There are three different kinds of SAT math sections, and it’s important to know which kind you’re working on. Lucky for you, it’s *super* easy to check without even having to flip through the section. Just look to the top of the first page of the section to see how many questions there are.

If the first page tells you there are 20 questions, then they’ll all be multiple choice, and go from easy to hard. By number 16 or 17, you’ll probably be into difficulty 4 or 5 questions.

If the first page tells you there are 18 questions, **it’s a grid-in section**. Questions 1–8 will be multiple choice and get increasingly difficult—numbers 7 and 8 will probably be difficulty 4 or 5. Questions 9–18 will be grid-in questions; they will start easy and become increasingly difficult *again*—numbers 16–18 are likely to be difficulty 4 or 5.

Grid-in sections are the important ones to identify—they’re the reason I wrote this post. If you’re doing any strategic skipping, recognizing grid-in sections is of paramount importance. Even if you’re *not* planning to do any strategic skipping, you should be conscious of how much time you’re spending on hard questions 7 and 8 while easy grid-in questions remain unanswered. Remember, easy questions are more important than hard ones.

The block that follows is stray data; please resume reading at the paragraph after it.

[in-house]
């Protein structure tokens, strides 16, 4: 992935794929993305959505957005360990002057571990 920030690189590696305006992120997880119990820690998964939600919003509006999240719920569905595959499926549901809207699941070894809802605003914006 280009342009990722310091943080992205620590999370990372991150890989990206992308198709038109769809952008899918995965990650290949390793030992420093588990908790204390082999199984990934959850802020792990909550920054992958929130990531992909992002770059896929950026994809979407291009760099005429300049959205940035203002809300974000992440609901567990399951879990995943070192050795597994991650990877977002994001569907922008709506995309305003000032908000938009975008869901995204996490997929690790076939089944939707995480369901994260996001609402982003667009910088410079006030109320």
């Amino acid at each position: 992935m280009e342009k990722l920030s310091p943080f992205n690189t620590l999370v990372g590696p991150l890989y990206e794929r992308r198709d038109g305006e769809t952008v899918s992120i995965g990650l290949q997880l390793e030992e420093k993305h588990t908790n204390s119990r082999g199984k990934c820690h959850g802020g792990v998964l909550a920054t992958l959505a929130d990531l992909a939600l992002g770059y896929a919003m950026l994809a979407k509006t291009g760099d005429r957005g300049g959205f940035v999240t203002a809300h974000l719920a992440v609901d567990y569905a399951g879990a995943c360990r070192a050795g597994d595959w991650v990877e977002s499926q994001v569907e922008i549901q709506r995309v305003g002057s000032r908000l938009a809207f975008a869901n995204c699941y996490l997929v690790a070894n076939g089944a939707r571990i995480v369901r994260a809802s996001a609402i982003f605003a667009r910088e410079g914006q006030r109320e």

The last math section will be section 8, 9, or 10, and will always be 16 multiple choice questions, going from easy to hard once. This section will be 20 minutes instead of 25 (for regular time students). Questions 14–16 will probably be difficulty 4 or 5.

## Comments (3)

Just don’t forget to go back and do 7/8 if you choose to skip it!

In any case, would you recommend temporarily skipping 7/8 and going back to it, just to get the easy questions out of the way?

That’s one of my first recommendations when students are struggling with time and/or accuracy.

thank you!